A National Park Service ranger this week found a badly decomposed body that could possibly be a Powell man that was reported missing by concerned relatives in Powell on Aug. 8.
Ranger Ben Schubert found the body near a vehicle during a routine patrol of the Yellowtail Wildlife Habitat Area on Friday, Sept. 11, at around 4 p.m. According to NPS Deputy Chief Ranger Dale Kissner, Ranger Schubert was out on routine patrol when he noticed what appeared to be an abandoned vehicle. As he approached the vehicle, a white 1998 Ford Explorer, he noticed a human body lying on the ground about 10 feet from where the vehicle was parked. The body was badly decomposed and appeared to have been there for some time.
According to Kissner, the habitat is a multi-jurisdictional area, governed in part by the Park Service, by the State and by the Bureau of Land Management. He said the body was found in a section of the habitat that is BLM controlled. BLM officials were notified. They turned the case over to the Big Horn County Sheriff’s Department.
The body was initially identified as Dustin Lee Wall, 33, of Park County, since it matched his description and was found near a vehicle registered to him. Investigators withdrew their positive identification on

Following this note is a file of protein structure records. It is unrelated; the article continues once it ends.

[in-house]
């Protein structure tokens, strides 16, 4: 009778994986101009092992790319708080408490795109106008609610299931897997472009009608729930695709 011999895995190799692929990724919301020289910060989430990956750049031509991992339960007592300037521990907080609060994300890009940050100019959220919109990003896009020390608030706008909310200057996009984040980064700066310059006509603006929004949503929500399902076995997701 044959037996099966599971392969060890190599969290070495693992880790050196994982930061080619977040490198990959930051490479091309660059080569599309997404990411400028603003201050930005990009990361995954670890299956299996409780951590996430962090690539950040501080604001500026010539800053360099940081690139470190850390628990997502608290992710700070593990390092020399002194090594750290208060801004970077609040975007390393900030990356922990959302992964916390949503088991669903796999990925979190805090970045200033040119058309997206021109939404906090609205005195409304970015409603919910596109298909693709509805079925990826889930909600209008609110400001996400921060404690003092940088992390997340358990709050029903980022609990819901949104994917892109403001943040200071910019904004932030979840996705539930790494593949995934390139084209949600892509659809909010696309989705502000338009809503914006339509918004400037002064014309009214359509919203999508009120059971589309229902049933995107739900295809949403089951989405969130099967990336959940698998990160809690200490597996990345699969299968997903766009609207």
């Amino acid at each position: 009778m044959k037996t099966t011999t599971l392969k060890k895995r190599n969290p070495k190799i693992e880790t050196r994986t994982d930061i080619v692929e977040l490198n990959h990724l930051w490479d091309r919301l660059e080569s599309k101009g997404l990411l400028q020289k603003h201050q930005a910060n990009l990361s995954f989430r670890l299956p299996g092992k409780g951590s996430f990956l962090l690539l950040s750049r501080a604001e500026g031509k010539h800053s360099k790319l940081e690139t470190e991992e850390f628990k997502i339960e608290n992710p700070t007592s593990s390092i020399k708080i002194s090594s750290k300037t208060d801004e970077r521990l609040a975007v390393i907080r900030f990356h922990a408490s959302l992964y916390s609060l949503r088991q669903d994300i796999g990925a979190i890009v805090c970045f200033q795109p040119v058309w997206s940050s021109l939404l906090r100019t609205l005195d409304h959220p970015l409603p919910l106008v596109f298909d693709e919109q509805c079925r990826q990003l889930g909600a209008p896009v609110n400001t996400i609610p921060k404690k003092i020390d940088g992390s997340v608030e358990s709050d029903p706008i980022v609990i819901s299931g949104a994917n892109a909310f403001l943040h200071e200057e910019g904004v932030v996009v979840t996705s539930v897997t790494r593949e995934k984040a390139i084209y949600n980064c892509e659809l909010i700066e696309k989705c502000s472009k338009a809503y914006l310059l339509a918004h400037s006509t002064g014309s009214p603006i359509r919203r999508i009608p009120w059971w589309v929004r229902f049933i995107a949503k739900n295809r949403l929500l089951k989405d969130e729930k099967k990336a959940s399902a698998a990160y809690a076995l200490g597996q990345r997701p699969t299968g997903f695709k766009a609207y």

Tuesday when they learned that dental records and other identifying information provided by Wall’s family did not match up.
According to Sheriff Ken Blackburn, evidence at the scene indicated that the individual was attempting to repair the vehicle before he died. He said that evidence included a screwdriver near an open fuse box on the vehicle.
Blackburn said, though an autopsy was conducted, it wasn’t immediately clear what caused the man’s death. He said due to the advanced decomposition of the body, it was determined that he died sometime around the time Wall was reported missing. The coroner initially ruled out foul play but, with new evidence questioning the identity of the body, the case has been turned over to the Division of Criminal Investigation.
Blackburn said the case is being actively investigated both to determine the identity of the individual and to determine the cause of his death. He said the vehicle has been sent to the state crime lab in Cheyenne and DNA evidence is also being processed to determine if the individual is Wall.
Blackburn said it wasn’t immediately clear why the person was in the remote area, but rocks found in the vehicle indicate that he or someone else may have been rock hounding in the area.
He said the family has been notified and is actively helping investigators by providing information and evidence that could help with the positive identification of the body.
“Nothing is ruled out in the investigation at this time,” said Blackburn, adding that his heart goes out to the family of Wall during these trying circumstances.
By Patti Carpenter